Alzheimer's genes: Are you at risk?
Alzheimer's genes: Are you at risk?
Alzheimer's genes are genes that make you more likely to develop Alzheimer's disease. Genes control the function of every cell in your body. Some genes determine basic characteristics, such as the color of your eyes and hair. Other genes can make you more likely to develop certain diseases — including Alzheimer's.
Researchers have identified several Alzheimer's genes — genes that are associated with Alzheimer's disease. But genetic risk factors are just one part of the Alzheimer's story, a complex narrative that scientists continue to try to unravel.
Most common late-onset Alzheimer's gene
While some rare forms of Alzheimer's occur before the age of 65, the most common variety of Alzheimer's usually begins after the age of 65. The most common gene associated with this late-onset Alzheimer's is called apolipoprotein E (APOE).
APOE has three common forms:
Genes aren't only factor
But not everyone who has an APOE e4 gene — or even two APOE e4 genes — develops Alzheimer's. And the disease occurs in many people who have no APOE e4 gene. This indicates that the APOE e4 gene affects risk, but it is not a causative gene. Other genetic and environmental factors are likely involved in the development of Alzheimer's.
Other late-onset genes
As research on the genetics of Alzheimer's progresses, researchers are uncovering links between late-onset Alzheimer's and a number of other genes. Several examples include:
Researchers hope that discovery of these genes will help them learn more about the basic mechanisms of Alzheimer's and consequently, ways to treat and prevent the disease. But similar to APOE, these genes are risk factors, not direct causes. In other words, having a variation of one of these genes may increase your risk of Alzheimer's. But knowing whether you have such a variation doesn't help predict whether you will ultimately develop Alzheimer's.
A very small percentage of the people who develop Alzheimer's disease have the early-onset variety, which is classified as beginning before the age of 65.
Scientists have identified three genes in which mutations cause early-onset Alzheimer's. If you inherit one of these mutated genes from either parent, you almost certainly will experience Alzheimer's symptoms before the age of 65. The genes involved are:
Mutations of these genes cause the production of excessive amounts of a toxic protein fragment called amyloid-beta peptide. As these fragments stick together and deposit in the brain as amyloid plaques — and somehow induce changes in another brain protein called tau — the brain cells start dying and the signs and symptoms of Alzheimer's begin.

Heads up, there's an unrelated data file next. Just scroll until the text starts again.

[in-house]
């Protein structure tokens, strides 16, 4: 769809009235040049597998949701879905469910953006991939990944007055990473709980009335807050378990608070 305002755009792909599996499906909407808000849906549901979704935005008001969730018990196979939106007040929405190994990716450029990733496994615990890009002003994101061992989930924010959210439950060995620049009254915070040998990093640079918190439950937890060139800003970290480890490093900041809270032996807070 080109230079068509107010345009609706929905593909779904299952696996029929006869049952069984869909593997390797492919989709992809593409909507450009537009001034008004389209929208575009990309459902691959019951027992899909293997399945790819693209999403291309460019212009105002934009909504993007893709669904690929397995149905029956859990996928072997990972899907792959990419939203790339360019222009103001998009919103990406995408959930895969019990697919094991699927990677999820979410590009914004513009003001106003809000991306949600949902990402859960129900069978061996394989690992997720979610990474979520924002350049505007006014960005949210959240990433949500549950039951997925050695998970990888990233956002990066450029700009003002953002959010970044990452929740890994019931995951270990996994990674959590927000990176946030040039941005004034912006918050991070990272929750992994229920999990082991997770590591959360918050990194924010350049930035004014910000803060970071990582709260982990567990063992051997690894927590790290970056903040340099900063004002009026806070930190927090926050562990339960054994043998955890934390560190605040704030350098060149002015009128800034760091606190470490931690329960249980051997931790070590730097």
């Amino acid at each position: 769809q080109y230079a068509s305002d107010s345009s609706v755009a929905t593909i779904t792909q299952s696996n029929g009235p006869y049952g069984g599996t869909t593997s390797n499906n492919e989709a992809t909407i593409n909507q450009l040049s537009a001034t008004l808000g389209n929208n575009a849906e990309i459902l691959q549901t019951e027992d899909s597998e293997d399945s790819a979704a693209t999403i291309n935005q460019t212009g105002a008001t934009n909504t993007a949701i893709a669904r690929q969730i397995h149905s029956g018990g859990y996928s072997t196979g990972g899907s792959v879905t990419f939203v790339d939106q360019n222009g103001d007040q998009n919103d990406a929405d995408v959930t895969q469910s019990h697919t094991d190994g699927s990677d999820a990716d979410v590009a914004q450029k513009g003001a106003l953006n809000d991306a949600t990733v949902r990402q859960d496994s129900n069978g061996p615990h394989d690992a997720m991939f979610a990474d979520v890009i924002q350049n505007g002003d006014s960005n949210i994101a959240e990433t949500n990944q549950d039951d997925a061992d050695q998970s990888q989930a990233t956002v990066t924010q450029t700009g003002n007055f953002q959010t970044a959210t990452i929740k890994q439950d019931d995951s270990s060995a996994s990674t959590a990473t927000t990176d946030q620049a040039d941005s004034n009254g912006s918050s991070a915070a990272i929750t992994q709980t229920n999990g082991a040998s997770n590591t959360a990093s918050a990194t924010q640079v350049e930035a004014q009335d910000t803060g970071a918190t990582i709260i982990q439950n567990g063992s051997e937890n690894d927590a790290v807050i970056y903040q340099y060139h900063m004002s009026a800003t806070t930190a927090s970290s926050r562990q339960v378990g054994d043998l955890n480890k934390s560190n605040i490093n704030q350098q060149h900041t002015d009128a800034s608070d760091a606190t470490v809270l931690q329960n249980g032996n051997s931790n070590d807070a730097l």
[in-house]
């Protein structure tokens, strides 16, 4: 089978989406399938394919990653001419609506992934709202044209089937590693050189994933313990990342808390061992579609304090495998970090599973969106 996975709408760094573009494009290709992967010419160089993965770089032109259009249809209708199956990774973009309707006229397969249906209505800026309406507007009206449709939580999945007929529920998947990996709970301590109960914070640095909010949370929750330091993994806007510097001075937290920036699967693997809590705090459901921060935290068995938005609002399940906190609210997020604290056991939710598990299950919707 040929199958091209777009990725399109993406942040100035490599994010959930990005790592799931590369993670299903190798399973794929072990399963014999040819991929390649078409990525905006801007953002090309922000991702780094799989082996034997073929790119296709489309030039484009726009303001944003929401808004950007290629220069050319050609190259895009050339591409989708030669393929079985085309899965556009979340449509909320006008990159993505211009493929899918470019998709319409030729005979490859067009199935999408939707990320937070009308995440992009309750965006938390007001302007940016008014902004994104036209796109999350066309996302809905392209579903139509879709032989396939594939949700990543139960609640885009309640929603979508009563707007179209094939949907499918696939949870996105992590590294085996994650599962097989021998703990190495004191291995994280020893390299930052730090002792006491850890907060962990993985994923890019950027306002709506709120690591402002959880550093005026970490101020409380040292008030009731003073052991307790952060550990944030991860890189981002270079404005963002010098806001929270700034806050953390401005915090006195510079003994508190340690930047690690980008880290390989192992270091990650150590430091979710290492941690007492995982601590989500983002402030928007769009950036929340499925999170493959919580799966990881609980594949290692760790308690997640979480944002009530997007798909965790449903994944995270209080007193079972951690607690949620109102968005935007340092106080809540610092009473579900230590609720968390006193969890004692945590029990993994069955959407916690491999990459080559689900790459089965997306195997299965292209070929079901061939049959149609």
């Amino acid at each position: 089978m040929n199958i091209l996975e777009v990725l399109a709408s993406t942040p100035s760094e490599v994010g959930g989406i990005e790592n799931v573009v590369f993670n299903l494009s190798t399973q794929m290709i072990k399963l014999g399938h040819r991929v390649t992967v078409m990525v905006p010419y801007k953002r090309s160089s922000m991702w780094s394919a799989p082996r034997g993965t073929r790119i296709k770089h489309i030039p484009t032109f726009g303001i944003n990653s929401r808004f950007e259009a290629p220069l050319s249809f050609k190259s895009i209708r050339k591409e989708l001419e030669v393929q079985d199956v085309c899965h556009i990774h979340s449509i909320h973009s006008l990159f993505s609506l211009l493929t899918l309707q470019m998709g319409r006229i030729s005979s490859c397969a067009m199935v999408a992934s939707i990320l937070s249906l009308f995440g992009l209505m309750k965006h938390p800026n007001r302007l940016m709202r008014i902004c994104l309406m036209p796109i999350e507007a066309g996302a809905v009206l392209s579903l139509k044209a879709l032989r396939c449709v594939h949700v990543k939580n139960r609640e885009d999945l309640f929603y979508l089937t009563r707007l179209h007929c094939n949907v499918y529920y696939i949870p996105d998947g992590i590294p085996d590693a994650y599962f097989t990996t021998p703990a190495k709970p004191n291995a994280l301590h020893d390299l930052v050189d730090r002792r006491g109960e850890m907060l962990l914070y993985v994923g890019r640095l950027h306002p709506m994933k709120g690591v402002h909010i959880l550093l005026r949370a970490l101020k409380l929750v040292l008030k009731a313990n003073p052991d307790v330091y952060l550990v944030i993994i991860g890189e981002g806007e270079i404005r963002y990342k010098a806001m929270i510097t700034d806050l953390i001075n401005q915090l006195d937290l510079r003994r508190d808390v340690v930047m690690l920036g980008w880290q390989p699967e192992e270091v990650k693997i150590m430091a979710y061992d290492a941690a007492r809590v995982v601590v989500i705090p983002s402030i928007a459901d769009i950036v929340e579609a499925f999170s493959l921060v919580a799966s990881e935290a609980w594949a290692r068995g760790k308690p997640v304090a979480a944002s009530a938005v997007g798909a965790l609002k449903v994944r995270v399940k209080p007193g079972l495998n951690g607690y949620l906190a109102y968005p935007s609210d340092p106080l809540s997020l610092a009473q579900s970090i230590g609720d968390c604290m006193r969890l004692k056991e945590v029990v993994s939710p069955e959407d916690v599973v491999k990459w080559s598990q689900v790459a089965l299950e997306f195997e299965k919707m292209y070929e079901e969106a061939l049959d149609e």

However, some people who have early-onset Alzheimer's don't have mutations in any of these three genes. That suggests that this early onset form of Alzheimer's disease is linked to other genetic mutations that haven't been identified yet.
Most experts don't recommend genetic testing for late-onset Alzheimer's. In some instances of early-onset Alzheimer's, however, genetic testing may be appropriate.
In the case of APOE, knowing whether you have the e4 variety really doesn't tell you much. Although many people with APOE e4 develop Alzheimer's, many don't. Conversely, some people with no APOE e4 genes get Alzheimer's. Most clinicians discourage testing for the APOE genotype, as the results are often difficult to interpret.
Testing for the mutant genes that have been linked to early-onset Alzheimer's — APP, PSEN1 and PSEN2 — may provide more certain results and have implications for current and future therapeutic drug trials. But it's also important to weigh the emotional consequences of having that information. There also may be eligibility implications for certain forms of insurance, such as disability, long term care and life insurance.
Even without genetic testing, doctors can diagnose Alzheimer's with 90 percent accuracy.
Researchers and genes
Researchers suspect that there are dozens more genes that affect Alzheimer's disease risk that have not yet been identified or confirmed. Scientists study the genetics of Alzheimer's disease because understanding the basis of a disease may provide clues about how to combat it. Such information may prove vital in the development of new ways to treat, or even prevent, Alzheimer's disease in the future.
The Alzheimer's Disease Genetics Study, sponsored by the National Institute on Aging, is examining genetic information from families that have at least two siblings who have developed Alzheimer's after the age of 60. If your family is interested in participating in this study, visit the web site for the National Cell Repository for Alzheimer's Disease (NCRAD).
Last Updated: 2010-08-05
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